Begging for alms has been a common sight on the streets of major cities of Nigeria for some time now. It is fast turning into an art of money-making venture or a vocation like all crafts requiring a high degree of tact and experience. Paradoxically, it is tax-free and to some extent less hazardous, hence the large number of practitioners.
Practitioners of vocational begging are adept in the arts of the trade; they know a bit of the psychology of the trade. They know that most Nigerians are benevolent and do not like to see others in trouble
Unarguably, Nigeria is Africa’s most populous nation with more than 170 million people out of which Lagos State boasts of 20 million inhabitants, thus making the City the nation’s biggest urban agglomeration.
Population surge in Lagos has largely occasioned by the influx of people from different parts of the country. Lagos has to contend with various socio-economic challenges peculiar to cities with exponential growth.
With the current economic situation in the country, the trend of begging in Lagos has now become quite worrisome with able-bodied men actively engaged in it. The increasing population of beggars in the Lagos metropolis has become an eyesore and the situation has become alarming because they now constitute environmental hazards as well as security threats. There have been instances when a few of these beggars were discovered to be agents of criminals.
Investigation revealed that most of those who indulge in street begging are mostly employable but jobless people who take to it as a better choice between two devils. They prefer begging to stealing or armed robbery. This is practically why these ‘executive or corporate’ beggars get patronage.
How can one explain the situation where well-dressed gentlemen and ladies (both among the youths, adolescents and adults) are very determined and quite intimidating in begging as a profession? They are available at almost every roadside in Lagos.
Unbelievably, there are individuals who own properties and are married yet they are beggars. Some are sane but they feign insanity and assumed deformity especially at night to attract sympathy while others sophisticatedly use the facade (e.g., the dark shade or eyeglasses) as a disguise.
But despite the resolve by the Lagos State government to clamp down on beggars soliciting for alms all over the roads, it appears beggars can’t just be caged, as they daily overwhelm motorists and pedestrians on major streets and roads with their harassing demands.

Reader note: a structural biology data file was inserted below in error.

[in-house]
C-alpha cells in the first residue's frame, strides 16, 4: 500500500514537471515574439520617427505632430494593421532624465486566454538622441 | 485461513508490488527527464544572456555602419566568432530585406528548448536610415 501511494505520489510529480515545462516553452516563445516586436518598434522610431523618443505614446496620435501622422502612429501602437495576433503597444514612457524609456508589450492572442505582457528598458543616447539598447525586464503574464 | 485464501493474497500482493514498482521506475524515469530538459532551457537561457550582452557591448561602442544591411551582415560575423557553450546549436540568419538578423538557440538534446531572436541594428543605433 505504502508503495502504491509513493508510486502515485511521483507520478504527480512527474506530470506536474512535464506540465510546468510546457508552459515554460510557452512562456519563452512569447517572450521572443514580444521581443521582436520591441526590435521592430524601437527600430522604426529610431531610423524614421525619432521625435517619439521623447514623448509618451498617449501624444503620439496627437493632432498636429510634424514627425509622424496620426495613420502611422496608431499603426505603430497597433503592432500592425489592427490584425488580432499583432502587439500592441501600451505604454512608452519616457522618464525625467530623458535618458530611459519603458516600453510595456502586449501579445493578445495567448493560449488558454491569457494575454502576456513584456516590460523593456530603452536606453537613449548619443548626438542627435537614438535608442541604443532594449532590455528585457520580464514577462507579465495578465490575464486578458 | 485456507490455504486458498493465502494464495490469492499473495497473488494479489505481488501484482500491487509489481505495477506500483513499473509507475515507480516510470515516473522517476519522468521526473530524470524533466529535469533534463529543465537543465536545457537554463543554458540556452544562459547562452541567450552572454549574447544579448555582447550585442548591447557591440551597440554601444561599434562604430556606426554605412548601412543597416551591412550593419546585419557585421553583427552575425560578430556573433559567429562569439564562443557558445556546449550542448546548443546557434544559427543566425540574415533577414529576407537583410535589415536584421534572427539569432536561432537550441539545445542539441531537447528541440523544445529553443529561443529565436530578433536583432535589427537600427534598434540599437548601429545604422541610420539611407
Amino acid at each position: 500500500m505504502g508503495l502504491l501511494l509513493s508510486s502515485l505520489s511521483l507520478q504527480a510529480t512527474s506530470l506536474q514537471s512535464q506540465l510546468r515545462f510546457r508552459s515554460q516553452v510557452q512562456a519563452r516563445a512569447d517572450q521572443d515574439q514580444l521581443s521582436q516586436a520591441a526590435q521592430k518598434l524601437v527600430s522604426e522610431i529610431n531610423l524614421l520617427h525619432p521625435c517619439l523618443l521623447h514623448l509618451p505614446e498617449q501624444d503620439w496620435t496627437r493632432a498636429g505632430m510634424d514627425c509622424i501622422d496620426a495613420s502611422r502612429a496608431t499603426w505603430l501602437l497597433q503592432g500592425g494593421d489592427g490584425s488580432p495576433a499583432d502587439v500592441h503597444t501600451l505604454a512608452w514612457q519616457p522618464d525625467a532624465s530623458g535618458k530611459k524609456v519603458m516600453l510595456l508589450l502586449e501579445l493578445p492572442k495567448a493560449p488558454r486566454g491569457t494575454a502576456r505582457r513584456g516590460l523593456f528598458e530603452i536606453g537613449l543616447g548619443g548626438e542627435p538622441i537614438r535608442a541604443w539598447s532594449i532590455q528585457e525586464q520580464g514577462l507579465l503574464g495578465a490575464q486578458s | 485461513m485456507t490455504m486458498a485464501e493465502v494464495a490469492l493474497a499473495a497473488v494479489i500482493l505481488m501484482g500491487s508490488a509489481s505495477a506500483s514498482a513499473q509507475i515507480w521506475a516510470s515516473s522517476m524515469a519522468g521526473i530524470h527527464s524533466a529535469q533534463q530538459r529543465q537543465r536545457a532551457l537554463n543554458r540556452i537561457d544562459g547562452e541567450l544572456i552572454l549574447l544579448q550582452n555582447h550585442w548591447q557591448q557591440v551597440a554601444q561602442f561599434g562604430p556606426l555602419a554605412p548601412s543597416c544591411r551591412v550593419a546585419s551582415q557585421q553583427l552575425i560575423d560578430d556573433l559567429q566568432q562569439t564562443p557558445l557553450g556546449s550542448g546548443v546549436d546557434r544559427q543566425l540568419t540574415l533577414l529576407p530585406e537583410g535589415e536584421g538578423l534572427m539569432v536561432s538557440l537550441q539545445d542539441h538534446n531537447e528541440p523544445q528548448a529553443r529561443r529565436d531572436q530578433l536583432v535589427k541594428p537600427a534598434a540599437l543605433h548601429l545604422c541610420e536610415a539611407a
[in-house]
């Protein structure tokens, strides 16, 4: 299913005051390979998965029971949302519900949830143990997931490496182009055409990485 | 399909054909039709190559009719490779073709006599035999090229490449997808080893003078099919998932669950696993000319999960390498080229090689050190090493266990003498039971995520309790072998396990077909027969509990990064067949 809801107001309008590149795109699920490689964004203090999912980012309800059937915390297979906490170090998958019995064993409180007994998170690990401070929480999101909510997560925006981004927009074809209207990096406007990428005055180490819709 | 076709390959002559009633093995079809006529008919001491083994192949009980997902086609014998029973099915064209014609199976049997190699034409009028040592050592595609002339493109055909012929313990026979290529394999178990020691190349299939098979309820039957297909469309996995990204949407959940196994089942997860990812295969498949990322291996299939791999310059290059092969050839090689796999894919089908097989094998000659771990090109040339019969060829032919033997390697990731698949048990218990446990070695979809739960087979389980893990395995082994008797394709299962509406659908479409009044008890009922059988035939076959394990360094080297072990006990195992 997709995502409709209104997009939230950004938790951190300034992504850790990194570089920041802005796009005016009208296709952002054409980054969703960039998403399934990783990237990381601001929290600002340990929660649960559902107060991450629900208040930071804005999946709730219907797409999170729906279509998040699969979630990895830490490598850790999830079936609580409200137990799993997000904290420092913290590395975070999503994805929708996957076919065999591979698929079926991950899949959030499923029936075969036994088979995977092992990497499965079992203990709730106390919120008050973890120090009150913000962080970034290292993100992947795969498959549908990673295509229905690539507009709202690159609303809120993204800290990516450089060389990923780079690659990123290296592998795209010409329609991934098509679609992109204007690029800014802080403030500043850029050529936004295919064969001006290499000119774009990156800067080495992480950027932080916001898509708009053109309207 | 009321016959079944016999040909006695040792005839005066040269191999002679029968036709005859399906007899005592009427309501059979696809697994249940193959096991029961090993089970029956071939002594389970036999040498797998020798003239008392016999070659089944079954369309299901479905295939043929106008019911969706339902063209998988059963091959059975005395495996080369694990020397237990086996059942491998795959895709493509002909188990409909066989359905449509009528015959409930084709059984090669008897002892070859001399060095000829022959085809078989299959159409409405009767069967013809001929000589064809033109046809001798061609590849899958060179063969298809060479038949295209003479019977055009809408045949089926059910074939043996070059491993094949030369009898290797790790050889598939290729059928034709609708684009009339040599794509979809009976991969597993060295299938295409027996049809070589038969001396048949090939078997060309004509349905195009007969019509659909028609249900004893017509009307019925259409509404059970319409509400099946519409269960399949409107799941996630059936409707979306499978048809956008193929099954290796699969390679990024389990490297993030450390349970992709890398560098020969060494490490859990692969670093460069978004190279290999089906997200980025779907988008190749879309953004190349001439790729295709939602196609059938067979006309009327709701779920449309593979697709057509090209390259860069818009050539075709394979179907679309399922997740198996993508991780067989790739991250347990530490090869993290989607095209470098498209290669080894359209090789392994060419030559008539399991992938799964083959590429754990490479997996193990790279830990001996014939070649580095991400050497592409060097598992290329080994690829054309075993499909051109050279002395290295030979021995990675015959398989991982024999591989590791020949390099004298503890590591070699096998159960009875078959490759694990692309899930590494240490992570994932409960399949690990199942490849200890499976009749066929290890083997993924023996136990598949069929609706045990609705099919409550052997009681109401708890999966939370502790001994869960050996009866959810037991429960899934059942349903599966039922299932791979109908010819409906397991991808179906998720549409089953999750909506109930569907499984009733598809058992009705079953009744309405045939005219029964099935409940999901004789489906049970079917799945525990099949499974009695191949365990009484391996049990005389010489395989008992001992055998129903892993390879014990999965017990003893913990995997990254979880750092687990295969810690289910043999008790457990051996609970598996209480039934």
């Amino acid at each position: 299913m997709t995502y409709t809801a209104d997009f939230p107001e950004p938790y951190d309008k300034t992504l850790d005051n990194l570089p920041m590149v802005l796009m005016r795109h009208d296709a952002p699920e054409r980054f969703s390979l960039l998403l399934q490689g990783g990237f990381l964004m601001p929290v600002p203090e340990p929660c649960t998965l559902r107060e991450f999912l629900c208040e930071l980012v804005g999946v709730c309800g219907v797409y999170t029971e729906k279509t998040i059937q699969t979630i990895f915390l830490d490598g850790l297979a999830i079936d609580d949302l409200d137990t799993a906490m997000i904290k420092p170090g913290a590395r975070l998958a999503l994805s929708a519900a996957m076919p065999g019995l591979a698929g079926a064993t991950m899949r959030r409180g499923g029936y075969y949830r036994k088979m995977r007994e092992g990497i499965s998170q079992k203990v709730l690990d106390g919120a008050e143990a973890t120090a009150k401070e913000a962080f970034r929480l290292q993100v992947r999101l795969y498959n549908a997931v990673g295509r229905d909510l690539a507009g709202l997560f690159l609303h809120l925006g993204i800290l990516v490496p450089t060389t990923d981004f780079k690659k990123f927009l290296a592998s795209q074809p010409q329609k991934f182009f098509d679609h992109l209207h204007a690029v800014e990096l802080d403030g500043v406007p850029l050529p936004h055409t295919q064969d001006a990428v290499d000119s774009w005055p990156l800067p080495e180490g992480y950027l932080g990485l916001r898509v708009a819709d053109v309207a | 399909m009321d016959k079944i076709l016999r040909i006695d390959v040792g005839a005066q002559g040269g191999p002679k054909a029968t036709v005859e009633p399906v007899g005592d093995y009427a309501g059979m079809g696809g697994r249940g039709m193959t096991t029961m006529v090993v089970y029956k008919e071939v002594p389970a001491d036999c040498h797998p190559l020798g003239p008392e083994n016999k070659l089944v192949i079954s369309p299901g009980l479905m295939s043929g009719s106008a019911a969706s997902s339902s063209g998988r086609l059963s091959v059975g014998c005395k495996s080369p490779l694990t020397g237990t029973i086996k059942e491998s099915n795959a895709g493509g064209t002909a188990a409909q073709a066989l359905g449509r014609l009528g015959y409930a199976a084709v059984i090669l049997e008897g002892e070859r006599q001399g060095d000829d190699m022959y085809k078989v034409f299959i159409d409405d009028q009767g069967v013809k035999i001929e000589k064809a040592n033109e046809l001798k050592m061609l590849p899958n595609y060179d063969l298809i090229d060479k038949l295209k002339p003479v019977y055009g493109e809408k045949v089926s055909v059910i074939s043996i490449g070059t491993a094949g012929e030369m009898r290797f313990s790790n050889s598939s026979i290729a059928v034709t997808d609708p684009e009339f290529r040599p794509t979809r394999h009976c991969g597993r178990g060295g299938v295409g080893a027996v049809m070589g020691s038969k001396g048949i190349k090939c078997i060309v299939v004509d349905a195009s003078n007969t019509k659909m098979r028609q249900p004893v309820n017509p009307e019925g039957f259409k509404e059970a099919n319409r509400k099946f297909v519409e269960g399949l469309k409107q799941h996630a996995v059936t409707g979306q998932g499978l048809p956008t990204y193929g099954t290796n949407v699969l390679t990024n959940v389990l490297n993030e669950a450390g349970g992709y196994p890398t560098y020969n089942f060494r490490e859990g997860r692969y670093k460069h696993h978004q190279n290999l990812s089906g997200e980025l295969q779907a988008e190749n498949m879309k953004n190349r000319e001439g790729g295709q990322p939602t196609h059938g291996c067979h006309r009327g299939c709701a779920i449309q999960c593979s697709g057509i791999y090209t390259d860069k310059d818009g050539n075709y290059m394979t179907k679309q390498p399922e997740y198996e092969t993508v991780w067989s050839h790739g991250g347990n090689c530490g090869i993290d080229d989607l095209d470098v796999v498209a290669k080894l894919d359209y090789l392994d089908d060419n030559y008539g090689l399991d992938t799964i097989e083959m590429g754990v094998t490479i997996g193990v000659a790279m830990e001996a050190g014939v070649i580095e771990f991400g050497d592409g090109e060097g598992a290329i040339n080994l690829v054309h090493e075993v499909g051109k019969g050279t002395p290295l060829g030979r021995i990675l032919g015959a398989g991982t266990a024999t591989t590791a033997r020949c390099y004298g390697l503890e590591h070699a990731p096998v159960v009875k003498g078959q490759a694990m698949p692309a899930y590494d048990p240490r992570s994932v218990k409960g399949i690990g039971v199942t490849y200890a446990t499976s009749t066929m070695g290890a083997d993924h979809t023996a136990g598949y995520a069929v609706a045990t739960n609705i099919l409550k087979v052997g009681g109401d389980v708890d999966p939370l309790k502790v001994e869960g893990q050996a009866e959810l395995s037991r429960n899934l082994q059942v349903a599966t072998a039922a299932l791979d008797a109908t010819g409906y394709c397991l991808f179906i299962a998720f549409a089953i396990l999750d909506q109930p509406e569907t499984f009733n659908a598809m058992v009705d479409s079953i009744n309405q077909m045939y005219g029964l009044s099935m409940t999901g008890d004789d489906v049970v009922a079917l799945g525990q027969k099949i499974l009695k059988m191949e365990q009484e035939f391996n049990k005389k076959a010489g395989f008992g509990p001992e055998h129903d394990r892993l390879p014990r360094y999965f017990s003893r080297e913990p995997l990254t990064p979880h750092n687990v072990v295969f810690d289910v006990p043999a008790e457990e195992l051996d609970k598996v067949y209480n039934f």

The practice is, however, contrary to Section 166, sub-section 1 (b) of the Lagos State Criminal Code, which prohibits street begging, with penalties for offenders.
Everywhere you go in Lagos, beggars await you; using different strategies, they gesture on you for one favour or the other. In some areas, you might be tempted to conclude that it is the only lucrative “business” in town. From the mainland to the island, they are on the streets, at every corner, on the major roads, under the flyovers, swarming around vehicles in traffic, and you can hardly miss them as they call on passersby to take pity on them.
Street begging and destitution in Lagos State remain unpleasant features, and various efforts by the government to exterminate them – including making it a criminal offence – remain largely futile
Findings revealed that besides the nuisance they constitute for the state, they also expose themselves to various risks, and – for those who use their infants and adolescents to generate income – are inadvertently guilty of child abuse.
It was gathered that child beggars are not always alone on the job, as some of their parents or bosses were found to be hiding at corners surreptitiously watching how well their wards were doing at the begging assignment.
At Ile-Epo Market in Agbado area of Lagos, begging takes place in different shades and forms. Three young men were seen dropping sick people, including the old and handicapped, in the middle of the busy Lagos-Abeokuta Expressway. They use sick people to attract the attention of passersby while soliciting alms.
But one thing that puts people off, according to residents, is how they display these sick people with nauseating wounds. Many of them are simply an eyesore. Diseases such as elephantiasis, prostate cancer, even severe burns and many other disgusting conditions and malodorous wounds are displayed to appeal to people and torment the emotions of passersby. Such scenes are common features at busy bus stops and other places across the state.